A generation later, thousands of Black Americans began to made similar trips when they returned South to visit family, relying on the The Negro Motorist Green Book to travel safely at the height of segregation and the Jim Crow era. Journalist Alvin Hall and social justice trainer JanÃ©e Woods Weber used the historic guide published from 1936 to 1967 to inspire their own 12-day, 2,021-mile road trip from Detroit to New Orleans. In each place along the way, the co-creators of the Driving the Green Book podcast collected powerful personal testimony from locals including former Motown musicians, activists, politicians, professors, historians, artists, and others. In a Tuesday, July 27 program, they shed light on the communities that were created and thrived during time of the Green Book and share the stories of those who lived through the era, supported and uplifted each other, and fought for equality.
For another look at what navigating the segregated South looked like, view The Negro Motorist Green Book, an online exhibition developed by the Smithsonian Institution Traveling Exhibition Service (SITES). Created in collaboration with author, photographer, and cultural documentarian Candacy Taylor, it offers an immersive and highly personal overview of the reality of travel for African Americans in mid-century America.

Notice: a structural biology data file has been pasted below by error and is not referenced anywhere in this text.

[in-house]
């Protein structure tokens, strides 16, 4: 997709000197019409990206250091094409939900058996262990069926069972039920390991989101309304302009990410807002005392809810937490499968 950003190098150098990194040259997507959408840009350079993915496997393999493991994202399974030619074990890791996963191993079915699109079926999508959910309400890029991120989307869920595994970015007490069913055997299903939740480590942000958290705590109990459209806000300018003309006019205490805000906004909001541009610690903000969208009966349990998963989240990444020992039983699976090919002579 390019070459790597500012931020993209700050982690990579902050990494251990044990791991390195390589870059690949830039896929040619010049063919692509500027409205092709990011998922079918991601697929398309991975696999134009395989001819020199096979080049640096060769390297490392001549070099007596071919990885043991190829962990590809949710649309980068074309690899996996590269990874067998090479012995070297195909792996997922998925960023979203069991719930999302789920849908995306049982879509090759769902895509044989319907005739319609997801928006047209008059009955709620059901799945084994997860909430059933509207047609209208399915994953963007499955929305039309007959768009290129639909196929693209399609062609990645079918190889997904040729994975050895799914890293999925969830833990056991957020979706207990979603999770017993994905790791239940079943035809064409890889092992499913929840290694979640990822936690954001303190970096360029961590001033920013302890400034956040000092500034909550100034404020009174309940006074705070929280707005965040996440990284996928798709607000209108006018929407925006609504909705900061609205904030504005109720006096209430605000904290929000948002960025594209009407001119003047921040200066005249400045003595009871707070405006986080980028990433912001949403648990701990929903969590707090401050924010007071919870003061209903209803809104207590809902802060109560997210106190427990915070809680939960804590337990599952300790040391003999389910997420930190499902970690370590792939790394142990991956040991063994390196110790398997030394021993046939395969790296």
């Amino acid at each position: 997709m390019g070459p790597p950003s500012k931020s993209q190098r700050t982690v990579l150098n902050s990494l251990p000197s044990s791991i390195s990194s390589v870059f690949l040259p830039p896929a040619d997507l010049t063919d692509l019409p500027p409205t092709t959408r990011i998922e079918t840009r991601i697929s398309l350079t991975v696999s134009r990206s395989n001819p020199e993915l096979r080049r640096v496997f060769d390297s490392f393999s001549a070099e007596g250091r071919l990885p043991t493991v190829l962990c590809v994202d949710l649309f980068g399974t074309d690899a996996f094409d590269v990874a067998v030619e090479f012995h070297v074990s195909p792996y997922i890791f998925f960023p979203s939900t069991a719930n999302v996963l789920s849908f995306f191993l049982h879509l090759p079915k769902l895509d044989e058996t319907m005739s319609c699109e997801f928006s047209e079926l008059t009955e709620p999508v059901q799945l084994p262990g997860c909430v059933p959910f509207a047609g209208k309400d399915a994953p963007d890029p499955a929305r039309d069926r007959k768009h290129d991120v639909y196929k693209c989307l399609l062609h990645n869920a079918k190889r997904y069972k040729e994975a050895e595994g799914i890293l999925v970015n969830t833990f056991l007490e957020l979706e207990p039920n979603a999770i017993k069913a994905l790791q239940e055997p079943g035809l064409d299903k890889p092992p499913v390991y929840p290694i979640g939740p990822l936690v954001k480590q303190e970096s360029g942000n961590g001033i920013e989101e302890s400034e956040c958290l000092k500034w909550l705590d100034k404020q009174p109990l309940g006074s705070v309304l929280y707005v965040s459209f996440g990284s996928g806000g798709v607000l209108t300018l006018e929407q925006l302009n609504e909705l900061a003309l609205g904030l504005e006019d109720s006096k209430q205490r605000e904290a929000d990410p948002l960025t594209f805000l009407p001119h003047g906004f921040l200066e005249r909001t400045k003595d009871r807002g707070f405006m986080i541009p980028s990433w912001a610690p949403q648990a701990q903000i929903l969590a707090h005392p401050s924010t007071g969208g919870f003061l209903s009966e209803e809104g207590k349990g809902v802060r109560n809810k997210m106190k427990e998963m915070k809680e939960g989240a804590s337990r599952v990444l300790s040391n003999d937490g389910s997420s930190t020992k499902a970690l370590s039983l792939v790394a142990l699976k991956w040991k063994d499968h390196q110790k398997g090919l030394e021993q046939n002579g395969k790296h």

The African American Great Migration
Driving the Green Book
White House Taste
In February 1961 Jacqueline Kennedy launched the most historic and celebrated redecoration of the White House in its history. She announced her plan to locate and buy the finest period furniture, with which the historical integrity of the executive mansion's interiors would be restored. Fueled by the intense fascination with the charismatic first family, the project had a profound effect on the popular American imagination and taste in interior furnishings.
James Archer Abbott and Elaine Rice Bachmann, co-authors of the new book Designing Camelot, discuss the 60-year legacy of one of the most influential interior design projects in American history in a Monday, July 26 Smithsonian Associates Streaming program. Drawing on photographs, first-person reflections, personal and public correspondence, and media accounts they present detailed room-by-room analyses of the restoration and share stories about the people involved and insights into the choices made.
Throughout its history, the White House has served as a notable setting for grandly scaled entertaining. Early presidents recognized the important function wine played in those occasions. Some appreciated and enjoyed wine, others considered it merely a ceremonial necessity. Still others campaigned to outlaw wine and banned it from 1600 Pennsylvania Avenue; their successors celebrated its return. More recently, all presidents, regardless of whether they were wine aficionados, have used the White House as a venue to showcase the fine wines produced in the United States. In an illustrated conversation on Wednesday, September 29 Fred Ryan, Jr., author of Wine and the White House: A History, is joined Richard Kurin, a Smithsonian distinguished scholar, for an informative and entertaining evening perfect for devotees of presidential history, lovers of wine, or both. Cheers to the chief!
Jackie Kennedy's White House Restoration
Wine and the White House
It Runs in the Family